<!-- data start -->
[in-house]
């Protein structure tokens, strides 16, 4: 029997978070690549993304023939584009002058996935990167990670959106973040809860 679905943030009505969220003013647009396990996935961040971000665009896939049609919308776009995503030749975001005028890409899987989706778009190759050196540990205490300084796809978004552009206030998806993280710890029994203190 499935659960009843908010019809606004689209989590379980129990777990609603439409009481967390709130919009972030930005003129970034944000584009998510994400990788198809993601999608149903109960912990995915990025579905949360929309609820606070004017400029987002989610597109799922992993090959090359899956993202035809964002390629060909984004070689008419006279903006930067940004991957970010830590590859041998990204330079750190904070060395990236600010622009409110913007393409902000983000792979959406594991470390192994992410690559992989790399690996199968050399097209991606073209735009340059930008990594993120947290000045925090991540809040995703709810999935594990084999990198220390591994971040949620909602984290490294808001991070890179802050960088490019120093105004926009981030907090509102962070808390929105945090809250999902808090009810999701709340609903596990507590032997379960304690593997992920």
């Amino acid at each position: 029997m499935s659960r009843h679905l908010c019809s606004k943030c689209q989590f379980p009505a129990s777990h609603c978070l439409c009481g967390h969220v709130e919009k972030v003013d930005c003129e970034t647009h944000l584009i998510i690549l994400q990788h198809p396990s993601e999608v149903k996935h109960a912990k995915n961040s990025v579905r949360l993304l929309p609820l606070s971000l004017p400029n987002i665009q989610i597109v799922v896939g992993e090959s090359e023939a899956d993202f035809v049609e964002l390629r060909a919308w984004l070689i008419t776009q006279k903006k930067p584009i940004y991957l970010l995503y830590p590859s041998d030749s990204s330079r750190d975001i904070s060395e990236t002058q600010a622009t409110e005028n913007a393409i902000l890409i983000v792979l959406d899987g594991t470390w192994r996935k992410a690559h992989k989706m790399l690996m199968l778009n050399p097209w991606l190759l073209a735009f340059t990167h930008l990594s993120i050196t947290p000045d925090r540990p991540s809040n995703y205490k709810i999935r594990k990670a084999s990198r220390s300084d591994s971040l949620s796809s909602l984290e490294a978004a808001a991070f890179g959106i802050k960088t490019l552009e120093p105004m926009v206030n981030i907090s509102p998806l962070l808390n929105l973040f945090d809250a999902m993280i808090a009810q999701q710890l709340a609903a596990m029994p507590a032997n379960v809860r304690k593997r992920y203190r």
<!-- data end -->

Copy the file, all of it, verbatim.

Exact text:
[in-house]
């Protein structure tokens, strides 16, 4: 029997978070690549993304023939584009002058996935990167990670959106973040809860 679905943030009505969220003013647009396990996935961040971000665009896939049609919308776009995503030749975001005028890409899987989706778009190759050196540990205490300084796809978004552009206030998806993280710890029994203190 499935659960009843908010019809606004689209989590379980129990777990609603439409009481967390709130919009972030930005003129970034944000584009998510994400990788198809993601999608149903109960912990995915990025579905949360929309609820606070004017400029987002989610597109799922992993090959090359899956993202035809964002390629060909984004070689008419006279903006930067940004991957970010830590590859041998990204330079750190904070060395990236600010622009409110913007393409902000983000792979959406594991470390192994992410690559992989790399690996199968050399097209991606073209735009340059930008990594993120947290000045925090991540809040995703709810999935594990084999990198220390591994971040949620909602984290490294808001991070890179802050960088490019120093105004926009981030907090509102962070808390929105945090809250999902808090009810999701709340609903596990507590032997379960304690593997992920």
């Amino acid at each position: 029997m499935s659960r009843h679905l908010c019809s606004k943030c689209q989590f379980p009505a129990s777990h609603c978070l439409c009481g967390h969220v709130e919009k972030v003013d930005c003129e970034t647009h944000l584009i998510i690549l994400q990788h198809p396990s993601e999608v149903k996935h109960a912990k995915n961040s990025v579905r949360l993304l929309p609820l606070s971000l004017p400029n987002i665009q989610i597109v799922v896939g992993e090959s090359e023939a899956d993202f035809v049609e964002l390629r060909a919308w984004l070689i008419t776009q006279k903006k930067p584009i940004y991957l970010l995503y830590p590859s041998d030749s990204s330079r750190d975001i904070s060395e990236t002058q600010a622009t409110e005028n913007a393409i902000l890409i983000v792979l959406d899987g594991t470390w192994r996935k992410a690559h992989k989706m790399l690996m199968l778009n050399p097209w991606l190759l073209a735009f340059t990167h930008l990594s993120i050196t947290p000045d925090r540990p991540s809040n995703y205490k709810i999935r594990k990670a084999s990198r220390s300084d591994s971040l949620s796809s909602l984290e490294a978004a808001a991070f890179g959106i802050k960088t490019l552009e120093p105004m926009v206030n981030i907090s509102p998806l962070l808390n929105l973040f945090d809250a999902m993280i808090a009810q999701q710890l709340a609903a596990m029994p507590a032997n379960v809860r304690k593997r992920y203190r």